Todd, Jacqueline, Scally, Andy, Dodwell, David, Horgan, Kieran and Topping, Annie (2008) A randomised controlled trial of two programmes of shoulder exercise following axillary node dissection for invasive breast cancer. Physiotherapy, 94 (4). pp. 265-273. ISSN 00319406

To compare the incidence of treatment-related complications, including lymphoedema, after two programmes of shoulder mobilisation in women with invasive breast cancer when surgical treatment included axillary lymph node dissection.

Randomised controlled trial.

Two secondary care National Health Service trusts.

One hundred and sixteen women (mean age 57 years, standard deviation 13.1 years) recruited from November 2003 to March 2006 (58 intervention group, 58 control group). Seven patients (6%) did not complete the study.

Arm exercises and shoulder movement restricted to below shoulder level for the first 7 days after surgery. Controls commenced an exercise programme that incorporated exercises above shoulder level within 48 hours.

Outcome measures
All outcomes were recorded at baseline (pre-operatively) and at 1 year. The primary outcome was incidence of lymphoedema, defined by a limb volume difference of 200 ml or more compared with the contralateral arm. This outcome was measured using volume displacement. Secondary outcome measures included volume differences between the two limbs measured by actual volume displacement difference, wound drainage volumes, range of shoulder movement (manual goniometer), grip strength (hand-held dynamometer) and health-related quality of life (Shoulder Disability Questionnaire, Functional Assessment of Cancer Therapy – Breast).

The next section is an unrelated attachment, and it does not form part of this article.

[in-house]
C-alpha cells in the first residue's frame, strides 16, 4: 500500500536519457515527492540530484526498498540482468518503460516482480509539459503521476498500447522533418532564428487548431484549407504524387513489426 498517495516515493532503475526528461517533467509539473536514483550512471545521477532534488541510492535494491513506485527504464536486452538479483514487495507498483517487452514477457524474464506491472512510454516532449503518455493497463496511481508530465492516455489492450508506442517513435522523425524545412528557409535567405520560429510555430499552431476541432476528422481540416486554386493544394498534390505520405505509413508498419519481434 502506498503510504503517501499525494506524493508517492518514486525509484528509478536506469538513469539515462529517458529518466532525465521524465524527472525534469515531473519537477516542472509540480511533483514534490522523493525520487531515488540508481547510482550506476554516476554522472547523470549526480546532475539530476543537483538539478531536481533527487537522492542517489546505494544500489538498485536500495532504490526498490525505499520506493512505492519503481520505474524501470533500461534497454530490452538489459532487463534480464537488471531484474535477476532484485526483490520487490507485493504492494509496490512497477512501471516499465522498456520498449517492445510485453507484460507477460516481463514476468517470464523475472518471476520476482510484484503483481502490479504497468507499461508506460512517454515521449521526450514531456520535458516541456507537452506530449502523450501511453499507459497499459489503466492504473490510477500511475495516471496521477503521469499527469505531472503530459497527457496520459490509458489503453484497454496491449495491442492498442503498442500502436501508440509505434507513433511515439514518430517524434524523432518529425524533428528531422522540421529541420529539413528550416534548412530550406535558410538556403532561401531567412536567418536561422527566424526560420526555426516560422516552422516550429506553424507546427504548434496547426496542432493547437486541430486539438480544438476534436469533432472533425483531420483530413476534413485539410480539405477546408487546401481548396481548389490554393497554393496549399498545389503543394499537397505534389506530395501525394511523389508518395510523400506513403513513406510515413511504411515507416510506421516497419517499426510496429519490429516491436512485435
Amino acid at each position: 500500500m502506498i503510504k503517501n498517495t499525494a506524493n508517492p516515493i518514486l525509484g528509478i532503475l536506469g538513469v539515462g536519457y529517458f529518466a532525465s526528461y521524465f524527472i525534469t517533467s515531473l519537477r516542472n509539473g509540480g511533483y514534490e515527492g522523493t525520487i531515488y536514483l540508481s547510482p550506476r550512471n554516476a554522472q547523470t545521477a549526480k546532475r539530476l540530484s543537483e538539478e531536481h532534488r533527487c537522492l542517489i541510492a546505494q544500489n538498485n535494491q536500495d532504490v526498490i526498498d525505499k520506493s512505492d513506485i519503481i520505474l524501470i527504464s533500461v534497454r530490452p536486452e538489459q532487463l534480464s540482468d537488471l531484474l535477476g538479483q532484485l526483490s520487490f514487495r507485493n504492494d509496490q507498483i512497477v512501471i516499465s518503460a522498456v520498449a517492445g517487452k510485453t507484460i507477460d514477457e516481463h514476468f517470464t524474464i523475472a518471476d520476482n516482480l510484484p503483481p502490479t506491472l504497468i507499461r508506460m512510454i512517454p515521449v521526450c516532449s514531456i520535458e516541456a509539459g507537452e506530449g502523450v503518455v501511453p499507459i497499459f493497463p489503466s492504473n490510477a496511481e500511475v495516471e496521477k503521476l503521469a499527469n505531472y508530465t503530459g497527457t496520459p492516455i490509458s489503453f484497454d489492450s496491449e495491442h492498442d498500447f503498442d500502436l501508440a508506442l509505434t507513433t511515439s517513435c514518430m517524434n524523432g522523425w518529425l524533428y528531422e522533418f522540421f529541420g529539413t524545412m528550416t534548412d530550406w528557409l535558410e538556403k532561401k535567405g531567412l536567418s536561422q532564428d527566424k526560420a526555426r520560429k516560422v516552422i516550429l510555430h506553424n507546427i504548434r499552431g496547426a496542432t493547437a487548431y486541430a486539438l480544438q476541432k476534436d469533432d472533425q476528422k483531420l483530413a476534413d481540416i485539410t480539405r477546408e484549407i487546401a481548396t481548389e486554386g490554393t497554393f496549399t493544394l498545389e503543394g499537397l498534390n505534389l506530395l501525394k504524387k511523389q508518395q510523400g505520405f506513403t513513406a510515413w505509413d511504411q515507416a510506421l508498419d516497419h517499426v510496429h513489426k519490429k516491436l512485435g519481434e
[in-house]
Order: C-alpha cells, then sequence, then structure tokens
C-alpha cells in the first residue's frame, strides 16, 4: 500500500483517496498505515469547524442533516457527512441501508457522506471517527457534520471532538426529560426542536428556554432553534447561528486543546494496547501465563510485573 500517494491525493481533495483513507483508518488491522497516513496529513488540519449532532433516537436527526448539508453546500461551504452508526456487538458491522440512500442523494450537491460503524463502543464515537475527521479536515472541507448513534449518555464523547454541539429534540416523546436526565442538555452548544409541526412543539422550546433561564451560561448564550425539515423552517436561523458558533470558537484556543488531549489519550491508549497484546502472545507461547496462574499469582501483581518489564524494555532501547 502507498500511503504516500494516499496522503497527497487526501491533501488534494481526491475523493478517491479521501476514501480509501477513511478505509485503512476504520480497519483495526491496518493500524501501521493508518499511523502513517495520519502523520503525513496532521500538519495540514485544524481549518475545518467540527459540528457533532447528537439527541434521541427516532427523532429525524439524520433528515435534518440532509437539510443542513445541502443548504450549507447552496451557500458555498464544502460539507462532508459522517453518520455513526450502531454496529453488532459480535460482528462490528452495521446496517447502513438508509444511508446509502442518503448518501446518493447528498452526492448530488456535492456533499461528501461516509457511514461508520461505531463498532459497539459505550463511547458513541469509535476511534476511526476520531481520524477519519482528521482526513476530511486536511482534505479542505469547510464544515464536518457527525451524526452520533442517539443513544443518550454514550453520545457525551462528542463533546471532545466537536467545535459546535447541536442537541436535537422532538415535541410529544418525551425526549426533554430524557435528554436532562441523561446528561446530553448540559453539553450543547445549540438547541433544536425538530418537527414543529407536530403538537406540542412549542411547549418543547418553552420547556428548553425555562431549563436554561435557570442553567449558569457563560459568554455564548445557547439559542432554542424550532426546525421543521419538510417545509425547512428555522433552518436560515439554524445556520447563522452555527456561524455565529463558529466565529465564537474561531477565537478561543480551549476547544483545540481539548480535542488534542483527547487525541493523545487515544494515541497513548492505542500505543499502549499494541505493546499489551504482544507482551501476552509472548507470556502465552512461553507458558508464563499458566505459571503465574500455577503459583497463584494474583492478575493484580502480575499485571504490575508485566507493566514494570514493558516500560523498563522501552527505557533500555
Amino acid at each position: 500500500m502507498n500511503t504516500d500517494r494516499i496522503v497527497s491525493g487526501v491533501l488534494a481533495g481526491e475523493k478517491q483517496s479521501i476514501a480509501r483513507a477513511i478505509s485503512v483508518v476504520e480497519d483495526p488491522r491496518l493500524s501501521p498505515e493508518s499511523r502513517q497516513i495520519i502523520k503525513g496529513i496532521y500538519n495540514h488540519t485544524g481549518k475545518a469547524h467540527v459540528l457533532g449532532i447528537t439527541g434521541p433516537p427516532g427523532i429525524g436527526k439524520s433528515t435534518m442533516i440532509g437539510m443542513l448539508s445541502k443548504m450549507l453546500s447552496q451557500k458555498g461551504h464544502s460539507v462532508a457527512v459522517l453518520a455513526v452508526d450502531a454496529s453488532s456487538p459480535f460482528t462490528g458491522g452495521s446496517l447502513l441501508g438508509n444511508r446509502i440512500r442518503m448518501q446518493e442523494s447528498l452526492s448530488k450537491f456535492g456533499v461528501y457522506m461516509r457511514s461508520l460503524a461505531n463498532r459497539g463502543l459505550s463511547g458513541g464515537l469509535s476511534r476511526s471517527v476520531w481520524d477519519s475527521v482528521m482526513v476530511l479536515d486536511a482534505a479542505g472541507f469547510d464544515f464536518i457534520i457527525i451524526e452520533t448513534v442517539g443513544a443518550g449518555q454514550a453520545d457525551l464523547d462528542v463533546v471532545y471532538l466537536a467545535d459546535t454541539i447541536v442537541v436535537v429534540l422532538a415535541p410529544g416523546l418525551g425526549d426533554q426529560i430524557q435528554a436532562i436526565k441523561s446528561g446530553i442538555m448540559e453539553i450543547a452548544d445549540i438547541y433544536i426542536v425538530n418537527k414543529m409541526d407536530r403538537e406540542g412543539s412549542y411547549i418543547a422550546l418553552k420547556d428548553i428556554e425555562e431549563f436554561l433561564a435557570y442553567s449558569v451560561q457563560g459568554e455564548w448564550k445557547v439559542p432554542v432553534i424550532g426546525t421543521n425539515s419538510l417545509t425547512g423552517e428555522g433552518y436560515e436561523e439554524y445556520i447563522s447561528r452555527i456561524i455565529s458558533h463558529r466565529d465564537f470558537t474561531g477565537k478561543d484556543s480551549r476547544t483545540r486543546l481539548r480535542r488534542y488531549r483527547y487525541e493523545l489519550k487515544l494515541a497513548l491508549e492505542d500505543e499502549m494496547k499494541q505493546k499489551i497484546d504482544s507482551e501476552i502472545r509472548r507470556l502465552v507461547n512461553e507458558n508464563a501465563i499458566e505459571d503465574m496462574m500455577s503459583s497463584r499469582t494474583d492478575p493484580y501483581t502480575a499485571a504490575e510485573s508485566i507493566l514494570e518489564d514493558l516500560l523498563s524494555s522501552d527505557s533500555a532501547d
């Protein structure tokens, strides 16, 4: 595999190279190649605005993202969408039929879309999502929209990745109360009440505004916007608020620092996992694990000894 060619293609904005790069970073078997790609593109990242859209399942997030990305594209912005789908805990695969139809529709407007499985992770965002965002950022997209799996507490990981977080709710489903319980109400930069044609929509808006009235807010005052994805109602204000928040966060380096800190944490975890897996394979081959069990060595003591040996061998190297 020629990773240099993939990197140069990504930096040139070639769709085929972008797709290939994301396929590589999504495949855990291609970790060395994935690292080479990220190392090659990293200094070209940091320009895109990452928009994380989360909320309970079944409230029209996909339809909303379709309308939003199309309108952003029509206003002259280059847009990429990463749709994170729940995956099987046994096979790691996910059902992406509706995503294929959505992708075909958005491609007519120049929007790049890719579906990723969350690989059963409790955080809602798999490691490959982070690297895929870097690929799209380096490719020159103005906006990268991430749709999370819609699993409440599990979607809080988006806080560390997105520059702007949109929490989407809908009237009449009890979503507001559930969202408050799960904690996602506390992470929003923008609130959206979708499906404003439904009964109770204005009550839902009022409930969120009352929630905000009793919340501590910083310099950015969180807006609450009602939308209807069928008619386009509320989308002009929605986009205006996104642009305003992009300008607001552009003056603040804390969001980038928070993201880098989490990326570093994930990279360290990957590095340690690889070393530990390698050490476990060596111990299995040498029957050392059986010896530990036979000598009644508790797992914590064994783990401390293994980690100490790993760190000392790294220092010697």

All statistical tests were two-sided. Data were analysed using intention-to-treat principles. The incidence of lymphoedema (200 ml or more) increased significantly in women who had undertaken a programme of early full shoulder mobilisation. Twenty-two women (19%) developed lymphoedema (200 ml or more) in their first postoperative year. There were significantly more women with lymphoedema in the early full shoulder mobilisation group (n = 16) compared with the delayed full shoulder mobilisation group (n = 6). The relative risk of developing lymphoedema after early mobilisation was 2.7 (95% confidence interval 1.1 to 6.3; P = 0.031). Limb volume differences were significantly higher in the early mobilisation group. This was apparent in differences in limb volume displacement (P = 0.004) and percentage difference between the two limbs (P = 0.007). There were no statistically significant differences in shoulder movement, grip strength or self-evaluated outcomes between the two groups at 1 year.

A programme of exercise that delays full shoulder mobilisation for 1 week is recommended after axillary node dissection for invasive breast cancer.

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